If you’re wondering what the looming “fiscal cliff” will mean to Massachusetts, think the ending of the 1991 Ridley Scott movie Thelma and Louise - with Congress taking Massachusetts along for the ride it as it drives into the economic abyss.
Failure by Congress and President Barack Obama to reach agreement on reducing the federal deficit will cost Massachusetts thousands of high-skill jobs in key industries such as health, education, research and defense. Associated Industries of Massachusetts and its thousands of member employers wish to tell federal policymakers in the strongest possible terms that such a scenario cannot be allowed to happen.
Under the Budget Control Act of 2011, Congress must act by January 2, 2013 to reduce the federal deficit, or automatic budget cuts (“sequestration”) will impose immediate, drastic reductions on both defense and non-defense spending, amounting to $1.2 trillion over 10 years. The first-year cuts are $54.7 billion on each side of the ledger - a 10 percent reduction on defense spending and an average 8 percent reduction on most other discretionary accounts, including Medicare and Medicaid reimbursements.
Sequestration, put in place in a failed attempt to force resolution of budget issues last year, is just part of the “fiscal cliff” before us in 2013 – we also face the expiration of extensive tax reductions initially enacted under President Bush, and of the employee payroll tax cuts included in President Obama’s stimulus package. All of these will take effect automatically if Congress does not act.
The budget cuts and tax increases will go a long way towards eliminating the budget deficit. But they will also bring an end to the already weak economic expansion we have been experiencing. Economic forecasts suggest that sequestration alone would push the nation into recession and raise unemployment by two percentage points.
Massachusetts sits about in the middle among the states in terms of the projected impact of sequestration – but important sectors of our economy would suffer extreme disruption from the federal budget cuts, on both the defense and the non-defense sides.
Our state ranks fifth in Defense/Homeland Security contracts, with almost $14 billion in contracts, 2,500 contractors, and 130,000 jobs. Our largest employment sector is health and education - we rank third in National Science Foundation funding and second in National Institutes of Health grants. The hardest-hit employment sector nationally would be research and development, which is the core of our economy on both sides of the defense/non-defense line.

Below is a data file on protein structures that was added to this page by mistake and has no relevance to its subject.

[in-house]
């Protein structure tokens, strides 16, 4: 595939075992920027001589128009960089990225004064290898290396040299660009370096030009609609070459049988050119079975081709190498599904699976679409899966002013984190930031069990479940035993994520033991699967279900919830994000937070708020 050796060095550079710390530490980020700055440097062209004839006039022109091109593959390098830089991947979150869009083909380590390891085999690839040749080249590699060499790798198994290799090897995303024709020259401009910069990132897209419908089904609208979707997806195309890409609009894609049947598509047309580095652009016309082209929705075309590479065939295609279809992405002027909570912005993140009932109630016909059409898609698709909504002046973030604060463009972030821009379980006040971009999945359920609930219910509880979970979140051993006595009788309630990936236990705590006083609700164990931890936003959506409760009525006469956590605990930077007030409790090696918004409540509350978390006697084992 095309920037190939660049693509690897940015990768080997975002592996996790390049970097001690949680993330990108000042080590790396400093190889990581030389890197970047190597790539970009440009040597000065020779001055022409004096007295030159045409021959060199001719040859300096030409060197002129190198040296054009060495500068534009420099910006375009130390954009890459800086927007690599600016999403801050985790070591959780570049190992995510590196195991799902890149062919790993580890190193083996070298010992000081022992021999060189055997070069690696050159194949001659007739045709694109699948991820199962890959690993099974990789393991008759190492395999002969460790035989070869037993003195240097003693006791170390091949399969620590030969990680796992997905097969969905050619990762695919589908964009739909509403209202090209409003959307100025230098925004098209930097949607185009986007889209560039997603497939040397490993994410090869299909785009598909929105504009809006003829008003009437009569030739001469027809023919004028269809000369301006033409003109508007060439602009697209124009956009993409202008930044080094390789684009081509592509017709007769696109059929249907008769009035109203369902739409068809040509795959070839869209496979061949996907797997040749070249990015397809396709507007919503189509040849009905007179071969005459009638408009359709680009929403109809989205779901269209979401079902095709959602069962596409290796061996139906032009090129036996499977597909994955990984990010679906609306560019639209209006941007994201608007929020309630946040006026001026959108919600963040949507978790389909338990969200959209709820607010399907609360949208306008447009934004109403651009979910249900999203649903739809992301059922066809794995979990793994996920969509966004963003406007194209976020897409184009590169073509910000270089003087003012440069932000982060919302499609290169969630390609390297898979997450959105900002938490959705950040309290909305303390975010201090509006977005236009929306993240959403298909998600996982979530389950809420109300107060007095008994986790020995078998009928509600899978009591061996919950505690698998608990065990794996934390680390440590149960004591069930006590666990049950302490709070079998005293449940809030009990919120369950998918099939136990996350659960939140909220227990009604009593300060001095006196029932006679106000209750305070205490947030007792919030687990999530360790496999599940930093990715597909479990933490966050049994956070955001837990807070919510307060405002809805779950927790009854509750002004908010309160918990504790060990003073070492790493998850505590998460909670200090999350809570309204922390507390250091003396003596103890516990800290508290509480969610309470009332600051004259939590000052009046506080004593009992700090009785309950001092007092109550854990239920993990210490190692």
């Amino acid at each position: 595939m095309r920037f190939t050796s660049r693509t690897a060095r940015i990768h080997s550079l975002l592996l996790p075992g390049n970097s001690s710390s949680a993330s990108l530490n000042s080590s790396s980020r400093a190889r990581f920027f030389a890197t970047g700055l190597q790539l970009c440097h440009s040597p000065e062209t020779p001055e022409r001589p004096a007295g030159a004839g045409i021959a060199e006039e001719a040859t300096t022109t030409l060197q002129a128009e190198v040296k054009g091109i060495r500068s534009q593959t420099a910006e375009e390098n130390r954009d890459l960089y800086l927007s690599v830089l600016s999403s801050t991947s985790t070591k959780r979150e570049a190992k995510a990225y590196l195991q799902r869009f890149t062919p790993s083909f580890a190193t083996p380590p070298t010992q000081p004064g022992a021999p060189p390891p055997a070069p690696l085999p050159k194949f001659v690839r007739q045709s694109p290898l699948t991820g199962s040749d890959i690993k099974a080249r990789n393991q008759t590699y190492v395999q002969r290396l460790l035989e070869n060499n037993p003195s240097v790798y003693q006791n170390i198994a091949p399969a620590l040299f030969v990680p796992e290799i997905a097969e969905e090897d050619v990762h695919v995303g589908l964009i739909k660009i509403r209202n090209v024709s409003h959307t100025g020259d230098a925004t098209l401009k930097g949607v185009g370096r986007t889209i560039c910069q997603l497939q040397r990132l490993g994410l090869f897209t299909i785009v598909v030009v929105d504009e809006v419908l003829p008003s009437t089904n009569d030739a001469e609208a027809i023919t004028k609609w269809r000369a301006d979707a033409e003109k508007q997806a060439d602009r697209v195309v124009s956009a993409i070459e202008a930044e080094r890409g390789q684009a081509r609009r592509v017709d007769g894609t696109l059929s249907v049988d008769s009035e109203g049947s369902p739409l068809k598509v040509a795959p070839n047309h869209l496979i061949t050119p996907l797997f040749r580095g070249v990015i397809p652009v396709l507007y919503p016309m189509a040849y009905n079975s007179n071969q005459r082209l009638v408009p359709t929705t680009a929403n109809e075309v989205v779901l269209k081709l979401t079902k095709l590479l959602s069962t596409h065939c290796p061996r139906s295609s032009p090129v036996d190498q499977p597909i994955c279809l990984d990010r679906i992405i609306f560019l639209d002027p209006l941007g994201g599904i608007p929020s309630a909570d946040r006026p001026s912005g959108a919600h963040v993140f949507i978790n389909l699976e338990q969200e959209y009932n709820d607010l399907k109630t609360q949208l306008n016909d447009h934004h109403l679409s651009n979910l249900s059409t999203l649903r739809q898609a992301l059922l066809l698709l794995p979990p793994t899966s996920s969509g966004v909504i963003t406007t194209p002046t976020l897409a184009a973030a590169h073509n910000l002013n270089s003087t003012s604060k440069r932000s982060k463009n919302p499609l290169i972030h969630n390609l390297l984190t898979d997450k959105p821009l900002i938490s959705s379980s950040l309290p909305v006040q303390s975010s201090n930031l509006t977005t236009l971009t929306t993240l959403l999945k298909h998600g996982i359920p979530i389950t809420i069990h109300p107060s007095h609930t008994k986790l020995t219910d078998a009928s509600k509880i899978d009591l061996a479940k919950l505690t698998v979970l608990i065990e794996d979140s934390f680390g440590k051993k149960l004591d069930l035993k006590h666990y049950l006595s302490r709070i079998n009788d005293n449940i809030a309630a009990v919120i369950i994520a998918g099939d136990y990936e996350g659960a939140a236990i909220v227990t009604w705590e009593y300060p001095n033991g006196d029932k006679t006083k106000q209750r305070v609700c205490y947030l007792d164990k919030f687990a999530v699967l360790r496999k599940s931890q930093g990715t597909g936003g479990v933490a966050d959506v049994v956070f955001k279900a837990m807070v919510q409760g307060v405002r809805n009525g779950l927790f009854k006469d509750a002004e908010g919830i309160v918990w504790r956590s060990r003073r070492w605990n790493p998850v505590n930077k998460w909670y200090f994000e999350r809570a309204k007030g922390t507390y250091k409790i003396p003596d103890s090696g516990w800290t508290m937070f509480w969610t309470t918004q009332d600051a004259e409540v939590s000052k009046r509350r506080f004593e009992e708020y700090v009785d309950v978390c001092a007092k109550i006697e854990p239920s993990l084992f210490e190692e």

AIM’s perspective on the federal fiscal crisis is a product of its non-partisan position and of the breadth of its membership, which includes employers in every sector of the economy. The key components of our view may be summarized as follows:
- The ongoing political deadlock over federal finances is itself having a serious impact on business confidence, evident in AIM’s own Business Confidence Index and in national studies. Inaction in Washington, and the impending crisis created in a failed attempt to force action, is a principal source of the uncertainty that is depressing job creation and investment in the private-sector economy.
- Whatever resolution is eventually achieved will have enormous implications for the business climate across all industries nationally, and perhaps especially for economic activity in Massachusetts.
- To frame the choices before us as basically between defense spending on the one hand and expenditures on domestic programs on the other is to continue to evade decisions that are difficult, complex, and ultimately unavoidable.
- Attaining long-term federal fiscal balance will require discipline with regard to spending and revenues, and economic growth that will make manageable for our children and grandchildren the massive public debt accumulated over the past generation.
- A primary component of any long-term program to achieve fiscal balance must be control of health care costs, which push up the pricetag of all federal programs and pose the principal threat to the viability of entitlement programs (notably Medicare). The fact that all businesses, as well as state and local governments, bear similar burdens makes this the number-one issue for AIM and its members.
- Our state should be treated fairly in this process, bearing in mind that we depend heavily on both defense and non-defense expenditures – and that (unlike many states) we nevertheless pay significantly more into the federal treasury than we receive back in federal spending.
Accordingly, we call upon national political leaders of both parties, including members of the Massachusetts Congressional delegation, to get to work towards timely action on this most pressing matter. We do so in full understanding that the issues are complex, the decisions hard, and any solution to some degree necessarily painful.
But Massachusetts does not want to be in the passenger seat as the car accelerates over the cliff.